Public spending and economic growth: evidence from Ghana (1970-2004)
AbstractGovernments undertake expenditures to pursue a variety of objectives, one of which is economic growth. This paper examines aggregated and disaggregated expenditure on economic growth in Ghana over the period 1970-2004. Expenditure on education and health represents human capital development, while expenditure on roads and waterways captures infrastructure development. The study reveals that the aggregated government expenditure retarded economic growth. The study's findings show that expenditures on health and infrastructure promote economic growth, while those on education had no significant impact in the short run. In addition, the political economy variables-namely the nature of governance (democracy) and political instability (years of changes in government and military dictatorship)-proved significant in explaining Ghana's economic growth over the study period.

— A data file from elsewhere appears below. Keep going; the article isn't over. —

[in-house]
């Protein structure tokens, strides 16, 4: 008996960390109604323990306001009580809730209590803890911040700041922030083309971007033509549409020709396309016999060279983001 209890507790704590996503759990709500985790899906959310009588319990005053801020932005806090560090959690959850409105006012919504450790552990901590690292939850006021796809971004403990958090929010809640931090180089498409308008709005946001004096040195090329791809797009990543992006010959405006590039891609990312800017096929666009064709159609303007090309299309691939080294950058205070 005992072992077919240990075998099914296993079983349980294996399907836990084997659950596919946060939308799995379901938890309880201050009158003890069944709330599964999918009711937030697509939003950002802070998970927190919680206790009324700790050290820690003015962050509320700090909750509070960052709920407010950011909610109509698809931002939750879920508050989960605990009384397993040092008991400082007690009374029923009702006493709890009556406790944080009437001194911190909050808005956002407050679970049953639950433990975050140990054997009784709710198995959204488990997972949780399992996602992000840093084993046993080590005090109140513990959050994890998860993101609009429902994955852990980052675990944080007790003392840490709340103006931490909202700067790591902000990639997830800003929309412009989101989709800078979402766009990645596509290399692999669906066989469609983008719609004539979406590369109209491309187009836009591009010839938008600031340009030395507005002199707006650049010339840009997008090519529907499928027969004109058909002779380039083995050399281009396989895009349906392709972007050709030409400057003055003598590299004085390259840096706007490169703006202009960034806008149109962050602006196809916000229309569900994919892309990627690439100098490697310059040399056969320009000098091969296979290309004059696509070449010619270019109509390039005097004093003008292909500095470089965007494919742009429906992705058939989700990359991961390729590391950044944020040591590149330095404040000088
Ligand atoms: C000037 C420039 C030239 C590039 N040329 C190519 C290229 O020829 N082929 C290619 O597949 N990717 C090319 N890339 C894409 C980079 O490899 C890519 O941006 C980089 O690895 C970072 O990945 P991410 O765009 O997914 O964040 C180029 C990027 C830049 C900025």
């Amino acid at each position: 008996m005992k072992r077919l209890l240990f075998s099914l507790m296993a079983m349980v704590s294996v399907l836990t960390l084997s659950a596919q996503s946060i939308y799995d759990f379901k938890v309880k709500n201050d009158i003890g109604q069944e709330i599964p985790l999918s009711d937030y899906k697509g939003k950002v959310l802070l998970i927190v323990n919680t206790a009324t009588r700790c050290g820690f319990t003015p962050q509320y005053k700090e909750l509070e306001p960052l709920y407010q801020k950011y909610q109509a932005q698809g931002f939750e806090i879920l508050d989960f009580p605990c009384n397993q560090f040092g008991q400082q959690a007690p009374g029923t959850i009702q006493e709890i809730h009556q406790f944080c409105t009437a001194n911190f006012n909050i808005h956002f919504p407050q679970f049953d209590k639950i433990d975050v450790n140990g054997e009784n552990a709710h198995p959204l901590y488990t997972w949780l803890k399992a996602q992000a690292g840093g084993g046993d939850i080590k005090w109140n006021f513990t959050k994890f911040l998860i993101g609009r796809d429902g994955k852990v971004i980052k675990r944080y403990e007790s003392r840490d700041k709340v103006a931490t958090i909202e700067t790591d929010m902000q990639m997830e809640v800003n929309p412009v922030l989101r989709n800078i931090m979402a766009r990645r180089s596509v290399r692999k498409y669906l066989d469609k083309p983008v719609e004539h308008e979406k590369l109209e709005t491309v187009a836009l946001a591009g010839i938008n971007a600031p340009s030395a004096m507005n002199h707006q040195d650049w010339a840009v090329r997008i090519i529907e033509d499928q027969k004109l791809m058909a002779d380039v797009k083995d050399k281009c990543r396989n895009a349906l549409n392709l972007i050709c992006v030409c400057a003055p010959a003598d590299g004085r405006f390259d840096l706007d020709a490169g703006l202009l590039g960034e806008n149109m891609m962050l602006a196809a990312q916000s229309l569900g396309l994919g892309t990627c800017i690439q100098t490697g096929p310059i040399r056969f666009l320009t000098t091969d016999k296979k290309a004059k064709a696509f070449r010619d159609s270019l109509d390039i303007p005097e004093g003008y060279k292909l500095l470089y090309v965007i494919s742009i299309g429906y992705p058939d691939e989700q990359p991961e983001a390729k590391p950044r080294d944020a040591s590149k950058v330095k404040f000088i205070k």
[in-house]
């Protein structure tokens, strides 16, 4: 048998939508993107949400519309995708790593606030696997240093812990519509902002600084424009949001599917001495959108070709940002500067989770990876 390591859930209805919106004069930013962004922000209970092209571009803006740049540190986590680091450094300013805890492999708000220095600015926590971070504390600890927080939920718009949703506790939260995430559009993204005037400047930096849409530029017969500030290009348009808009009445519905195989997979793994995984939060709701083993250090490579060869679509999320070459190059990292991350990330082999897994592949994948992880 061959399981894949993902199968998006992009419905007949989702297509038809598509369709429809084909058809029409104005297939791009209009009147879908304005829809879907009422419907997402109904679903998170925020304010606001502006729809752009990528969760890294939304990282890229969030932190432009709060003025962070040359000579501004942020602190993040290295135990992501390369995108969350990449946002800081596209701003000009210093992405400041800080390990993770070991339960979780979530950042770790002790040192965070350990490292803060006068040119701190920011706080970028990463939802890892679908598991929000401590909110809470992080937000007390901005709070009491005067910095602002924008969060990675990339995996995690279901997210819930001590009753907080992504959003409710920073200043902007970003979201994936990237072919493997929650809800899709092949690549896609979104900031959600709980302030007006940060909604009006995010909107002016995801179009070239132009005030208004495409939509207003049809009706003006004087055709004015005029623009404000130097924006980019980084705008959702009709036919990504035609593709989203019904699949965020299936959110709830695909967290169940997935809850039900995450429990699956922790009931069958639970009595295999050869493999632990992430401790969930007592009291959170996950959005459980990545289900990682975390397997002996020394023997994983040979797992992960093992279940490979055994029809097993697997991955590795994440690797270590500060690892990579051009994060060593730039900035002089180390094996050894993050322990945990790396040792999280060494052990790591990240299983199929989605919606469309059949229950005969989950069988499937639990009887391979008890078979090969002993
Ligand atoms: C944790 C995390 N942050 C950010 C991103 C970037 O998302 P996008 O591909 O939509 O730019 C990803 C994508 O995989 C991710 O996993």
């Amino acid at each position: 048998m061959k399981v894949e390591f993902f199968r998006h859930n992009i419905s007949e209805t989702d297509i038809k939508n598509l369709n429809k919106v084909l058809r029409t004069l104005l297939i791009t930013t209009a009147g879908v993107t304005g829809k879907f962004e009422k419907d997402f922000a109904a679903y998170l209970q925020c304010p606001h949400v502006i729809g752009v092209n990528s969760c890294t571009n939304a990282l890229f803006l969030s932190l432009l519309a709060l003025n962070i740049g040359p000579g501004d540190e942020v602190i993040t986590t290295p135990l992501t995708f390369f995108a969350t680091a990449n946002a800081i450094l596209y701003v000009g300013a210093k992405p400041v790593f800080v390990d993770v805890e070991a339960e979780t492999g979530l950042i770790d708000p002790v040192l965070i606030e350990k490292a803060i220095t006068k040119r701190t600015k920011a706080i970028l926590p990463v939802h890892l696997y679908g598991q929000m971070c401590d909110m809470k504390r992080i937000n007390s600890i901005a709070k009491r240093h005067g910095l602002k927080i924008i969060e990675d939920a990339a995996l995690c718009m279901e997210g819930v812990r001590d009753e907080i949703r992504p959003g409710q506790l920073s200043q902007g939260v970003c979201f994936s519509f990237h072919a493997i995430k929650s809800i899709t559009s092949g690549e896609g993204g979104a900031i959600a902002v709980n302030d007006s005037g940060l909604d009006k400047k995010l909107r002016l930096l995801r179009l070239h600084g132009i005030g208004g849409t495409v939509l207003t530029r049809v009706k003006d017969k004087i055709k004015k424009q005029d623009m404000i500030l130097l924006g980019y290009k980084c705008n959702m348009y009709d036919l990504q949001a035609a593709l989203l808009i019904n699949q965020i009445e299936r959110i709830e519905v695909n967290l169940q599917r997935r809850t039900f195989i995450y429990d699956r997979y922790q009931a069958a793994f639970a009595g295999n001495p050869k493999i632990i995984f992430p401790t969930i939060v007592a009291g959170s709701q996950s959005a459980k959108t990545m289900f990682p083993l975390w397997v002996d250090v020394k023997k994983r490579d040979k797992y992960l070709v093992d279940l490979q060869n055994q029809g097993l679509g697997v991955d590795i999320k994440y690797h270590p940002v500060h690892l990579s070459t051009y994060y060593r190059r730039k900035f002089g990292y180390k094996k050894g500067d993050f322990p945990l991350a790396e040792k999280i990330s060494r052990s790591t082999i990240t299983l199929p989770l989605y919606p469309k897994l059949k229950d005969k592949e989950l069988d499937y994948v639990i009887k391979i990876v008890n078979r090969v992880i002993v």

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Bibliographic InfoArticle provided by Taylor & Francis Journals in its journal Development Southern Africa.
Volume (Year): 26 (2009)
Issue (Month): 3 ()
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